Thank you Don Herbert. You will surely be missed.
Monday, June 11, 2007
You see, I stay up until two in the morning watching “120 Minutes” on VH1 Classic.
Despite all the cuts at MTV, VH1 and other Viacom entities a few months back, the format of “120 Minutes” is the same as a previous program called “The Alternative”. Though I enjoyed the program more when it was on late Sunday mornings, I gleefully await Monday at midnight when I put on VH1 Classic and hear the terrible faux-goth theme that introduces “120 Minutes.” No veejays. No banter. Just two hours of videos (with intermittent commercials, obviously).
Sometimes the program can be hit or miss since it tries to appeal to several different tastes within the rubric of “alternative music.” Last night’s episode was mostly miss for me though the first 90 minutes though there were a few good tunes from Love and Rockets and The Cure. Yet just as I was about to turn off the TV at around 1:40 am feeling somewhat disillusioned the following quartet of videos appeared (in order):
Morrissey - Last of the Famous International Playboys
The Breeders – Cannon Ball (Directed by the dynamic duo that was Spike Jonze and Kim Gordon)
Blur – She’s So High
Echo & The Bunnymen - The Killing Moon
Brilliance. Sheer, unadulterated brilliance.
It was difficult to fall asleep after watching those vids, I barely slept, and I felt like crap all day. But it was worth it.
And I’ll do it again next week.
Prologue: Venegas is a friggin' genius! Yesterday she told me that VH1 Classic has a daily "The Alternative" playlist via their website. (Todays playlist centered on David Byrne and Talking Heads).
I'm still going to stay up til 2am every Monday to watch "120 Minutes'. But the daily playlists will definitely make thing a bit easier
Sunday, June 10, 2007
Wednesday May 30th
By that morning I was less worried than the previous day, but still a little jittery from making sure that the speech I was going to give later would turn out to be as perfect as possible. Hence, I made sure to wake up a little late and have a very light breakfast before departing for
The luncheon was hosted in the building of an important financial firm located in midtown. The guests of honor were a delegation of physically disabled children from
Though I was not told to prepare a speech I knew I had to have one ready just in case I was instructed to speak. Sure enough, after arriving to the ballroom where the luncheon was being held I was greeted with a bear hug by the charity’s director and subsequently instructed to speak to the audience soon after.
“I just want you to greet these kids and welcome them to the States and tell them a bit about yourself.”
“No worries, sir. I’ve had it all planned out for days.”
“Just make it short cause there’ll be a lot of things to do.”
“Trust me Bill. Everything’s under control,” I replied while recalling all the mistakes I had made in the previous year’s speech such as drawing blanks, forgetting my main points, and stammering terribly.
After about an hour where I talked with a few VIP guests/prospective charity contributors, drank a glass of wine to ease my nerves, and headed to the bathroom to splash some water on my face, I was directed to come up to the podium to speak.
“A lo que Dios quiera (it’s God’s will now),” I said to myself as I spoke.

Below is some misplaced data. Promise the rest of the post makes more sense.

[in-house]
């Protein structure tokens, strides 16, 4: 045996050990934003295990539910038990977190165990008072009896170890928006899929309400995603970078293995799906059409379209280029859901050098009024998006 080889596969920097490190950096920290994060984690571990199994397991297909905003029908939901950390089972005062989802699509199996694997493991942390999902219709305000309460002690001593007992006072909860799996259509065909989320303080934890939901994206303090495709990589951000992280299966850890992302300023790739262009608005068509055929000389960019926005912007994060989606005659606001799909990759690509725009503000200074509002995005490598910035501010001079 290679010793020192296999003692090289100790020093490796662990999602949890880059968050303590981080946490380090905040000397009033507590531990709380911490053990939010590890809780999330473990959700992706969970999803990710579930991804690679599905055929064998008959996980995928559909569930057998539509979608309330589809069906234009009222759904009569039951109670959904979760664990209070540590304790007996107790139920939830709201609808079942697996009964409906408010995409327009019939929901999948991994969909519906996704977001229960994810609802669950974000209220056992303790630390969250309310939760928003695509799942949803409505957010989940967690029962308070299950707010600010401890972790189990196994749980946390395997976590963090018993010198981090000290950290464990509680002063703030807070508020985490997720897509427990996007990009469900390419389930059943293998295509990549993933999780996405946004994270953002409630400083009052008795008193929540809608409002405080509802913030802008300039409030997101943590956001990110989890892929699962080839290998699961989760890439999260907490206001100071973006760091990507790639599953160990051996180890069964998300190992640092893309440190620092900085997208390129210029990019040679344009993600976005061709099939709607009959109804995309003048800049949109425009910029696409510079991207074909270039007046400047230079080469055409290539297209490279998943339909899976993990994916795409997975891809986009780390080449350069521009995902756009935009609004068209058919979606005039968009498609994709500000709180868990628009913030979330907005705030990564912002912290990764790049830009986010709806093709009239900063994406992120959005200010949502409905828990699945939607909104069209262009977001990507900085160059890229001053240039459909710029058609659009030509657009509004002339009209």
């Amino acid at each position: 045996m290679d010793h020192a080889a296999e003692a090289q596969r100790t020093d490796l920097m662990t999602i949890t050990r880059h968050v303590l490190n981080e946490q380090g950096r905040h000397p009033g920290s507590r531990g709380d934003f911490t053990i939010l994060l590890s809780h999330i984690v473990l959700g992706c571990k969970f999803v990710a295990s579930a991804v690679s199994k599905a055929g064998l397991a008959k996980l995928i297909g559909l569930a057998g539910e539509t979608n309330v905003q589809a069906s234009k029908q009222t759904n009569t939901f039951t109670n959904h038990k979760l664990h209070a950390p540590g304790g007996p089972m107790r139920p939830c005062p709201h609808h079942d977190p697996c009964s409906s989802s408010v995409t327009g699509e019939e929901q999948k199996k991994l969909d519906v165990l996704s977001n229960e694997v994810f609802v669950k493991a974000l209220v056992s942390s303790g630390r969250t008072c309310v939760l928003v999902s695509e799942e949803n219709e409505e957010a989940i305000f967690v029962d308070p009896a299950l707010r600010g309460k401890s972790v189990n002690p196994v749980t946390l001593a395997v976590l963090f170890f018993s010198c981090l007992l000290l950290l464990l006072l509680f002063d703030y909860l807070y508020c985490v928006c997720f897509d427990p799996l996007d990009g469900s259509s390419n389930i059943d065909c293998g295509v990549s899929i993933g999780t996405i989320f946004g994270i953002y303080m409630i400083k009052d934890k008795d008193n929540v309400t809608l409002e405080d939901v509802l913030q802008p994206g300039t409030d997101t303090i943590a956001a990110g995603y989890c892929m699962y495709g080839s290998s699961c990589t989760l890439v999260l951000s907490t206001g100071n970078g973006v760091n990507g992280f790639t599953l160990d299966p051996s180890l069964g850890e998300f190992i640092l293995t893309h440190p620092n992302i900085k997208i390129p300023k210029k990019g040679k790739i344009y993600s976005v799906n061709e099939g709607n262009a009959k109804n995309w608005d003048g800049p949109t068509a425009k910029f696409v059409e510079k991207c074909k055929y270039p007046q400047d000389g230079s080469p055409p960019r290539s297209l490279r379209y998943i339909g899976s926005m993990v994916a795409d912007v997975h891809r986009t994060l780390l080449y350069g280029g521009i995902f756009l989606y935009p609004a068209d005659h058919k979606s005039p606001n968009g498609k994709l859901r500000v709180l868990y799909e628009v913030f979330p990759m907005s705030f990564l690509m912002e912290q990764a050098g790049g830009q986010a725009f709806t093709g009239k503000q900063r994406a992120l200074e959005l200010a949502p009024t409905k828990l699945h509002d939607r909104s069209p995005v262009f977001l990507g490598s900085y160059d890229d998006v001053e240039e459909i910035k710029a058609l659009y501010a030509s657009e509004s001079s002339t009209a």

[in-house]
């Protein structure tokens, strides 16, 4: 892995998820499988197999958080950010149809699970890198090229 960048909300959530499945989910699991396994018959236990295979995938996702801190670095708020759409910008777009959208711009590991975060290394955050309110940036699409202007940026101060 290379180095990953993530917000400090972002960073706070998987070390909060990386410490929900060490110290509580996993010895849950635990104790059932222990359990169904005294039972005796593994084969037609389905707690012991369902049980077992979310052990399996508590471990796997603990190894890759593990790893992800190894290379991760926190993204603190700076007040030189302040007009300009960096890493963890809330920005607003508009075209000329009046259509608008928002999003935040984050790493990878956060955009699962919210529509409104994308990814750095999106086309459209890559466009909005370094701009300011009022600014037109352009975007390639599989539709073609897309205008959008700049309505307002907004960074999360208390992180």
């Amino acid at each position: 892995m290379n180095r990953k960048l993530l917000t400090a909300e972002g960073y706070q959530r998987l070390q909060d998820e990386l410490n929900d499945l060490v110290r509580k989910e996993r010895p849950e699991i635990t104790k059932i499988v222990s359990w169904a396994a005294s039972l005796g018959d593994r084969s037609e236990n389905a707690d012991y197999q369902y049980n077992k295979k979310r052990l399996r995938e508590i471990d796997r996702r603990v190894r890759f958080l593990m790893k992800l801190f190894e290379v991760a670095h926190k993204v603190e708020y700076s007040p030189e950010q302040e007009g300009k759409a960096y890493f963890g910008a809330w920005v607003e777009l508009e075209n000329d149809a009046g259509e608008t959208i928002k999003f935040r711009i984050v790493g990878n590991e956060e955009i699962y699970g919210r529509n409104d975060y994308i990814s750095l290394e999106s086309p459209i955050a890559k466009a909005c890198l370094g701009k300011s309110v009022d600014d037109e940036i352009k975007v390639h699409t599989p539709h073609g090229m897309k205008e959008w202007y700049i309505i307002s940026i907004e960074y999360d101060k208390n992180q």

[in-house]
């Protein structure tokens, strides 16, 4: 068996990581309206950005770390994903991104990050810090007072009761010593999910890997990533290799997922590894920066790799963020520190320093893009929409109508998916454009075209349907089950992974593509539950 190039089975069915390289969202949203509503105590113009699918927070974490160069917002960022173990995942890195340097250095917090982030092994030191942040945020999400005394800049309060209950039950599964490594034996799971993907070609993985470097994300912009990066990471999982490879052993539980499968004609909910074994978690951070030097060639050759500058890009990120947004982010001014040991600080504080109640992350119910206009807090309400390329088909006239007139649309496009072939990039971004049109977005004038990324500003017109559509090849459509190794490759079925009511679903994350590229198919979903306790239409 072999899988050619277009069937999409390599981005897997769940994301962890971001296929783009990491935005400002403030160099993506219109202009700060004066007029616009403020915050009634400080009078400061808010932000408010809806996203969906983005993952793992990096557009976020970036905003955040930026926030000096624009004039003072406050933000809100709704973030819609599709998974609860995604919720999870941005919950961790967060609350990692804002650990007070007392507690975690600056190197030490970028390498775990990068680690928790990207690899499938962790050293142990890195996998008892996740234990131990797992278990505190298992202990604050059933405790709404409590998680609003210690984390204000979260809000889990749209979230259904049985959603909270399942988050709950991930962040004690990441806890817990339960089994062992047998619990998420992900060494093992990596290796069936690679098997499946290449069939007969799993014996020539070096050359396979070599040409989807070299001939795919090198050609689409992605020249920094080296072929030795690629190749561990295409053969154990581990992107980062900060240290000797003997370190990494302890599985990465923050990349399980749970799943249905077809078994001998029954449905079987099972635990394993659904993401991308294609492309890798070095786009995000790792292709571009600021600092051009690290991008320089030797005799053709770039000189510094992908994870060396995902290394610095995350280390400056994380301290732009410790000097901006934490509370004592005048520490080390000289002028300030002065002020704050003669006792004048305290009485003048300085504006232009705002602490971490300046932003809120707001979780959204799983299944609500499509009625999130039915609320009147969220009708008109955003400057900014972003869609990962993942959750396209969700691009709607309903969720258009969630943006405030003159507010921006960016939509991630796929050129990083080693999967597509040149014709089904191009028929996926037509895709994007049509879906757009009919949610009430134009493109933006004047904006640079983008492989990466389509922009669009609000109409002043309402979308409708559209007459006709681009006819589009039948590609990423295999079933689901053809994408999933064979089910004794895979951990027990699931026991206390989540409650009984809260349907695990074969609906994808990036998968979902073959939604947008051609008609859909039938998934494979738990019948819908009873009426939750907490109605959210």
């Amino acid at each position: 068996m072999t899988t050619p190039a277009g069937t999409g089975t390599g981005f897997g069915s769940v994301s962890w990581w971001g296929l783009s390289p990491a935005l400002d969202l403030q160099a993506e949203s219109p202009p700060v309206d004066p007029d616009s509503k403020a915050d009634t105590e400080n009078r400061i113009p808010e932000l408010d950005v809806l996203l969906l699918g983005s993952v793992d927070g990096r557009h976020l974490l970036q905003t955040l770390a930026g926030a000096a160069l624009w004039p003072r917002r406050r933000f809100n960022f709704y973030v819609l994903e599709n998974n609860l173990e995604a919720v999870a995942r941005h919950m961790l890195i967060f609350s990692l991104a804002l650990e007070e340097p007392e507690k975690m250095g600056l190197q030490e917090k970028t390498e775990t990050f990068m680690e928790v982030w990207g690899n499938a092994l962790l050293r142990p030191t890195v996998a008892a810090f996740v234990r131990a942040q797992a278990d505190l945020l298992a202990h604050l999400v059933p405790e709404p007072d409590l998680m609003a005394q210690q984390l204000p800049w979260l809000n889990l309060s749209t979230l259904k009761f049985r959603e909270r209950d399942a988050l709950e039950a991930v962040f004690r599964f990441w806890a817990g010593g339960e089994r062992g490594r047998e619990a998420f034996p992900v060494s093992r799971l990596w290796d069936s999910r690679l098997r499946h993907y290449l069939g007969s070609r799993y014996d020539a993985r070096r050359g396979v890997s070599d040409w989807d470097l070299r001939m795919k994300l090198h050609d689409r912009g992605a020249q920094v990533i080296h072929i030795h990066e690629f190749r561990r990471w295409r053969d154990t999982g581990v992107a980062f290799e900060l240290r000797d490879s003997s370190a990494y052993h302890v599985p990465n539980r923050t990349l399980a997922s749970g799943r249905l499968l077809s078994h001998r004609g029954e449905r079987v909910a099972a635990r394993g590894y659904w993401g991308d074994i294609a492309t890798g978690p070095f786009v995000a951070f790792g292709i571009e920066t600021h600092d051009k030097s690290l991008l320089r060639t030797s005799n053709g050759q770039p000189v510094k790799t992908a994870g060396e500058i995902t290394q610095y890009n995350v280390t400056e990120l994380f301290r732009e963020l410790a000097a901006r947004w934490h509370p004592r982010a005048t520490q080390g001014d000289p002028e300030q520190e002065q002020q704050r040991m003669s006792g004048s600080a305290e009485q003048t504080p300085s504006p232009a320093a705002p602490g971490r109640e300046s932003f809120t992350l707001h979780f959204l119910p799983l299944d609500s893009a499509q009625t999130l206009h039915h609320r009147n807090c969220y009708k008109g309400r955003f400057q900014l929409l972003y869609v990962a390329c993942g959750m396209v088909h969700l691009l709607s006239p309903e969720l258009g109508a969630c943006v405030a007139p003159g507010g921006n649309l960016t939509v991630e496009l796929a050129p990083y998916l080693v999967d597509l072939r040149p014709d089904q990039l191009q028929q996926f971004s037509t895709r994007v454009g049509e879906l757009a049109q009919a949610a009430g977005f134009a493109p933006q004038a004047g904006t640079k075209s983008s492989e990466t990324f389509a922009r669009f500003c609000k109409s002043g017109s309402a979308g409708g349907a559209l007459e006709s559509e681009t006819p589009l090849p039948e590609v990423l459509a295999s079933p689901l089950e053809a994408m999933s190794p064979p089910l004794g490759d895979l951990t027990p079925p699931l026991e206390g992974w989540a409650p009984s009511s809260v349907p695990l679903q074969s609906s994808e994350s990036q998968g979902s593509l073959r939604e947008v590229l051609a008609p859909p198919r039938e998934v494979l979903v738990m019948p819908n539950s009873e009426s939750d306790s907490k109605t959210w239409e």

In retrospect I’ve replayed those three minutes in my mind many times to try to pinpoint any errors. However, I can say the following without a scintilla of a doubt:
I was flawless.
Though nobody seemed to know who The Pogues were I introduced the song I was about to read as a double metaphor; one for the voyage the Irish delegation took to New York and second, how the charity helps kids in the U.S. and Ireland attain their goals much like the ship in the song. I read some lyrics from "The Irish Rover" including this stanza:
“On the 4th of July, eighteen hundred and six
We set sail from the cold bay of Cork
We were sailing away with a cargo of bricks
For the grand city hall in New York
She was a wonderful craft, she was rigged fore and aft
And oh, how the wild winds drove her
She had several blasts, she had 27 masts
And we called her the Irish Rover”
In the end I got a standing ovation (from those who could stand, that is) and it was then that I was filled with pride in accomplishing both what I had been sent out to do as well as to overcome the mistakes I made in previous occasions.
Throughout the rest of the luncheon I was far more relaxed and I talked to many people. With some I reminisced over old times such as high school or previous charity events. A representative of The Irish Consulate in New York remarked that I should've invited guests to sing "The Irish Rover" with me. (My reply: "Good idea, but we would've needed Shane McGowen!") With one incredibly attractive chaperone of the Irish delegation we talked about the poetry of Yates and Seamus Haney.
After the luncheon, I relaxed by visiting the nearby lobby of the Waldorf=
Redemption truly is a wonderful feeling.
Sunday June 3rd
Like I mentioned in a post that day, Sunday was my grandmother’s 86th birthday. To all of my family it was an important occasion to celebrate another year of life of such an important, loved matriarch. I had the same feelings too but I also looked at it from the pessimistic standpoint of how much longer she has to live. Ever since my dad passed away I have been much more sensitive to issues of death. I just can’t deal with it as well as I ought to.